Implementation Stage of Product Development Life-Cycle
The implementation phase in any software development is necessary where tools and documentation are integrated to come up with a functional application (Alkhafaji & Sriram, 2012). The phase is preceded by the definition stage and followed by the maintenance stage. Therefore, in integrating various HR tools into a single application, six activities are crucial in the implementation stage. They are: coding, testing, installation, documentation, training, and support. Coding is where commands are defined and set up to accomplish the intended task. Testing activity entails making sure the codes developed achieve the desired goals. After testing is completed and functionality is proved accurate, the installation activity ensures that the system is mounted on hardware. Documentation ensures that procedures and specifics of the application usage can be traced by new users. Training ensures that proper usage of the developed system is achieved by new users, while support activities are trouble shooting mechanisms and advice users can access in case there is a problem.
In the implementation stage, where ideas defined are brought to reality, coding is carried out after which, testing is done. Details are added onto definitions suggested during the earlier stage, codes generated and tested for bugs, operational performance, and proper functioning (Alkhafaji & Sriram, 2012). Hence, the stage commences when developers get a baseline for their work on the project, which was defined by architects.
Therefore, the aim of the implementation phase can be generalized as enabling the software or application available to a specified set of users, and positioning the available support and maintenance program in the proper functioning of the system. Hence, the implementation stage is associated with the listed six activities all aimed at educating clients on usage of the new system, operationalizing the system, confirming availability of all data before operations, and validating the proper function of the system.
Planning of activities in the implementation stage of HR tools integration software
The six activities in the implementation life cycle are coding, testing, installation, documentation, training, and support. In coding, a number of activities are considered. First, the code is made sure to be linear. According to Rafinejad (2007), linearity is essential when using a procedural language, which is applicable in integrating the HR tools. Also, during coding, ‘If constructs’ are to be avoided especially complicated compound ones. However, if the constructs are a must, then several simpler nested ‘if constructs’ are used. Error handling is also essential in code planning. There should be some programs that should be included inside the code so as to handle error occurrences. Similarly, ease in maintenance is enhanced through using external constants. External constants are defined to ease hard-coded constants, which are prone to human error (Rafinejad, 2007). The code is also made sure of portability where it can be anchored into any computer or system. Lastly, the layout of the code should be easy to identify and follow when implementing.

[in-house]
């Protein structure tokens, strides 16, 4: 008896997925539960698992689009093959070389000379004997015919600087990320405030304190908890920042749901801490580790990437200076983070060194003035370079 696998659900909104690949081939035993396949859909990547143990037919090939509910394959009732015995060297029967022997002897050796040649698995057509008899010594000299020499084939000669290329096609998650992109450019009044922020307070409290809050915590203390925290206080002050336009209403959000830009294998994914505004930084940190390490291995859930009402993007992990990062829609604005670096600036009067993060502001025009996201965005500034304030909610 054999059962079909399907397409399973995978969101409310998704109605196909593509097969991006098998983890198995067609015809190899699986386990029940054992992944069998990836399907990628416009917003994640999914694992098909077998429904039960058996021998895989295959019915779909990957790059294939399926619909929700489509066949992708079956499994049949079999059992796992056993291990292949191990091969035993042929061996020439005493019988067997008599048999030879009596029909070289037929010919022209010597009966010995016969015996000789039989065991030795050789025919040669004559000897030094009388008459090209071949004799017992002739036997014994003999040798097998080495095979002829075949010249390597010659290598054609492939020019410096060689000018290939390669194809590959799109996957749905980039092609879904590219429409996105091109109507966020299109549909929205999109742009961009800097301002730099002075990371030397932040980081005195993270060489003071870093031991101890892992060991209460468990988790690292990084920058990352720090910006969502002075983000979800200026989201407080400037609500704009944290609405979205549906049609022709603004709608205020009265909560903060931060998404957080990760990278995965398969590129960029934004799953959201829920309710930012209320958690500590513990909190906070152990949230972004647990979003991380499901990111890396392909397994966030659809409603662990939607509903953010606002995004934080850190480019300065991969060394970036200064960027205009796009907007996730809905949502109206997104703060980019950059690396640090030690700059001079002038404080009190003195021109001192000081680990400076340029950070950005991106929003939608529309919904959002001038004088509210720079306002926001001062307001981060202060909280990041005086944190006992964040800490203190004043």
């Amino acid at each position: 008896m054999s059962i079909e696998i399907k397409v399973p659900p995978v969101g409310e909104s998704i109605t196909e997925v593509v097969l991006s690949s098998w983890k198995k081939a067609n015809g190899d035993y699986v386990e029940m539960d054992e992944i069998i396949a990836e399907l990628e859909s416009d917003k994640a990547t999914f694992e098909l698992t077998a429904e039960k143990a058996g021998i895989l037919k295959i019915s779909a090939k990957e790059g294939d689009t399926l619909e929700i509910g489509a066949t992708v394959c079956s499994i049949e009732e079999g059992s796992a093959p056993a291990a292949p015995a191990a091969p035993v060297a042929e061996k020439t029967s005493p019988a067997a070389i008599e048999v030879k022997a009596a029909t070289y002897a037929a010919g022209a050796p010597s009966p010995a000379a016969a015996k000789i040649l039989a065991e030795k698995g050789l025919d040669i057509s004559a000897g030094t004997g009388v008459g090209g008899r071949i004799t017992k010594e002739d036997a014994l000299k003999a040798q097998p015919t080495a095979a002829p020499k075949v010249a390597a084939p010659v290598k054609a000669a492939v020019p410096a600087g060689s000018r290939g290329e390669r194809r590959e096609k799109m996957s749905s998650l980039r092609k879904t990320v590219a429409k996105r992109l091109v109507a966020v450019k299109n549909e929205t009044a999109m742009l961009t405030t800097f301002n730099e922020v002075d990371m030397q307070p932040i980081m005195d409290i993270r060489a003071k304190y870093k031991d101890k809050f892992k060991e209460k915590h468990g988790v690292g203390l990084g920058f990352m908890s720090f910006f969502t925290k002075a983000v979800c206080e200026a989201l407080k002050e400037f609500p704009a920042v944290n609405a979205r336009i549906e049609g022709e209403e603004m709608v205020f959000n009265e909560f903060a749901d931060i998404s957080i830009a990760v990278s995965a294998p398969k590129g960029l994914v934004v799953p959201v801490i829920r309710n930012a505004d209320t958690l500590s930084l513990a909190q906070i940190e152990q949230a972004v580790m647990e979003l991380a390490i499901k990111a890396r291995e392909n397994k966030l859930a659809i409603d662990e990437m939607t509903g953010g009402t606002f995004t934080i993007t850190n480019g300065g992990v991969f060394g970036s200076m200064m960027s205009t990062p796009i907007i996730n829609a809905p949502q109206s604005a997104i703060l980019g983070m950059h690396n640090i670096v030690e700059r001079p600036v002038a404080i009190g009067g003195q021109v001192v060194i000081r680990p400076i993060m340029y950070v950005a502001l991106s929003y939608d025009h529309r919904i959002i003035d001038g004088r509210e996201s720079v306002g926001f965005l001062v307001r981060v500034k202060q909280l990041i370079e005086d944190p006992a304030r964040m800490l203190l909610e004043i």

The next activity after coding is testing, which is analysing the source code. Testing entails writing a test (adding a test), where the developer will first have to understand specifics and requirements of the integrated HR tools application. Writing a test entails the developer using cases and user stories, which cover conditions and requirements of the application (Stark, 2011). All tests should then all be run with the ones not functioning noted. According to Stark (2011), these steps are categorized as testing the test itself. In case the test fails, one has to write a test that will pass. If all tests now pass, then the code has to be cleaned through removing any duplication between functional and production codes. Also, a repeat test can be done to make sure that functionality of the application is as designed.